Solar Eclipse Prime Page

Annular Solar Eclipse of 1951 Mar 07

Fred Espenak

Introduction


The Annular Solar Eclipse of 1951 Mar 07 is visible from the following geographic regions:

  • Partial Eclipse: New Zealand, Pacific, south North America, northwest South America
  • Annular Eclipse: New Zealand, Nicaragua

The map to the right depicts the geographic regions of eclipse visibility. Click on the map to enlarge it. For an explanation of the features appearing in the map, see Key to Solar Eclipse Maps.

The instant of greatest eclipse takes place on 1951 Mar 07 at 20:53:40 TD (20:53:10 UT1). This is 5.6 days after the Moon reaches perigee. During the eclipse, the Sun is in the constellation Aquarius. The synodic month in which the eclipse takes place has a Brown Lunation Number of 349.

The eclipse belongs to Saros 129 and is number 48 of 80 eclipses in the series. All eclipses in this series occur at the Moon’s ascending node. The Moon moves southward with respect to the node with each succeeding eclipse in the series and gamma decreases.

The annular solar eclipse of 1951 Mar 07 is followed two weeks later by a penumbral lunar eclipse on 1951 Mar 23.

These eclipses all take place during a single eclipse season.

The eclipse predictions are given in both Terrestrial Dynamical Time (TD) and Universal Time (UT1). The parameter ΔT is used to convert between these two times (i.e., UT1 = TD - ΔT). ΔT has a value of 29.5 seconds for this eclipse.

The following links provide maps and data for the eclipse.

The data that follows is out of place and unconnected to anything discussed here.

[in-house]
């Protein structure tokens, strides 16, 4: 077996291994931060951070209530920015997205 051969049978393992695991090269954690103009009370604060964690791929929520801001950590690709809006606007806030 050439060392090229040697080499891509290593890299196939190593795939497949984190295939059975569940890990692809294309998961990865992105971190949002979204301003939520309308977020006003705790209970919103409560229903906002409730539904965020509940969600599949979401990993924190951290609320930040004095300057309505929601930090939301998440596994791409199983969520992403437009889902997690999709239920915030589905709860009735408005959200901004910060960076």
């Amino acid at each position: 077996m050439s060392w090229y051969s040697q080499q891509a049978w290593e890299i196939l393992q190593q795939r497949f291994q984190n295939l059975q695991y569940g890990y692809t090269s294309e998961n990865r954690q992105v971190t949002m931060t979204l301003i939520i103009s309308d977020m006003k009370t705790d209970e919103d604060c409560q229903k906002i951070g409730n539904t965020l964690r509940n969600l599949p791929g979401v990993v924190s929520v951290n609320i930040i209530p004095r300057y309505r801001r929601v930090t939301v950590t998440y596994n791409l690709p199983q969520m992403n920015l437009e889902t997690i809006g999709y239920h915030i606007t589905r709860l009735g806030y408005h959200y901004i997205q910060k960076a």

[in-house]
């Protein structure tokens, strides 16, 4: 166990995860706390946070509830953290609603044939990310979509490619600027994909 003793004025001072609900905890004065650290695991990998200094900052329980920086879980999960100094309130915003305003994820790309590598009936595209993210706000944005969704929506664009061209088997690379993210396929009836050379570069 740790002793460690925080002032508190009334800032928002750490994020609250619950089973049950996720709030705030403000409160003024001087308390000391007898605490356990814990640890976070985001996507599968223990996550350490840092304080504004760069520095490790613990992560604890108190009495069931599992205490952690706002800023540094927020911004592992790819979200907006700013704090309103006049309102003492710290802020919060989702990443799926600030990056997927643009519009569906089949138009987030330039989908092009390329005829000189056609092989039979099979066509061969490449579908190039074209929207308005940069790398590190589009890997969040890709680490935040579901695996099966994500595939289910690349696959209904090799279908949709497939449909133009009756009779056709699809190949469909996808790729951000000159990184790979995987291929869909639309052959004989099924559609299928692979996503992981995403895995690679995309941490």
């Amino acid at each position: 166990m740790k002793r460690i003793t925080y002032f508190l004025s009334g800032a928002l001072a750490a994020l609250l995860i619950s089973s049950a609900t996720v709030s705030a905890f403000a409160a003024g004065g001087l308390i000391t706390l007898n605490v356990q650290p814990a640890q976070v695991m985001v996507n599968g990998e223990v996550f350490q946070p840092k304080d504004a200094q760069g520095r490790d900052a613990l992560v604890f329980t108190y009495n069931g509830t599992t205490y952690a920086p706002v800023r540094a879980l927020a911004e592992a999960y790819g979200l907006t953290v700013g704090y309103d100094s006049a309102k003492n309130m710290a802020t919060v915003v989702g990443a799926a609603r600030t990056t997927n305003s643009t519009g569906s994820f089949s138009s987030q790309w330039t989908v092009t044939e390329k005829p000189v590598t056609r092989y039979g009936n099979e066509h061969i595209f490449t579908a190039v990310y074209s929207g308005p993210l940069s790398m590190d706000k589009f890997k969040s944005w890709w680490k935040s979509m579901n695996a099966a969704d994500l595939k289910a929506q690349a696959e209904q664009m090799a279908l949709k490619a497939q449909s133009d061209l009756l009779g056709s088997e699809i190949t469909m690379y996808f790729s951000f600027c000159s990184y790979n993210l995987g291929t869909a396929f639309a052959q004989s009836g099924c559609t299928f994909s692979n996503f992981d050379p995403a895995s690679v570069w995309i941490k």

The tables below contain detailed predictions and additional information on the Annular Solar Eclipse of 1951 Mar 07 .


Eclipse Data: Annular Solar Eclipse of 1951 Mar 07

Eclipse Characteristics
Parameter Value
Eclipse Magnitude 0.98959
Eclipse Obscuration 0.97930
Gamma-0.24196
Conjunction Times
Event Calendar Date & Time Julian Date
Greatest Eclipse 1951 Mar 07 at 20:53:39.9 TD (20:53:10.4 UT1) 2433713.370259
Ecliptic Conjunction 1951 Mar 07 at 20:51:00.5 TD (20:50:31.0 UT1) 2433713.368414
Equatorial Conjunction 1951 Mar 07 at 20:39:08.0 TD (20:38:38.5 UT1) 2433713.360168
Geocentric Coordinates of Sun and Moon
1951 Mar 07 at 20:53:39.9 TD (20:53:10.4 UT1)
Coordinate Sun Moon
Right Ascension23h10m14.1s23h10m40.8s
Declination-05°20'18.6"-05°32'31.4"
Semi-Diameter 16'06.8" 15'42.0"
Eq. Hor. Parallax 08.9" 0°57'37.1"
Geocentric Libration of Moon
Angle Value
l 4.8°
b 0.3°
c -21.3°
Prediction Paramaters
Paramater Value
Ephemerides JPL DE406
ΔT 29.5 s
k (penumbra) 0.2725076
k (umbra) 0.2722810
Saros Series 129 (48/80)

Explanation of Solar Eclipse Data Tables

Penumbral Shadow Contacts and Extremes: Annular Solar Eclipse of 1951 Mar 07

Contacts of Penumbral Shadow with Earth
Contact Event Contact Time
TD
Time
UT1
Latitude Longitude
First External ContactP118:04:26.818:03:57.337°29.8'S177°40.3'E
First Internal ContactP220:12:35.120:12:05.661°16.6'S139°56.3'E
Last Internal ContactP321:35:03.721:34:34.104°17.1'S050°26.9'W
Last External ContactP423:43:05.123:42:35.619°38.3'N084°45.5'W
Extreme Northern and Southern Path Limits of Penumbra
Contact Event Contact Time
TD
Time
UT1
Latitude Longitude
North Extreme Path Limit 1N119:05:59.119:05:29.610°27.2'S165°26.2'E
South Extreme Path Limit 1S119:48:55.819:48:26.279°59.2'S123°37.8'E
North Extreme Path Limit 2N222:41:06.222:40:36.746°39.4'N073°01.0'W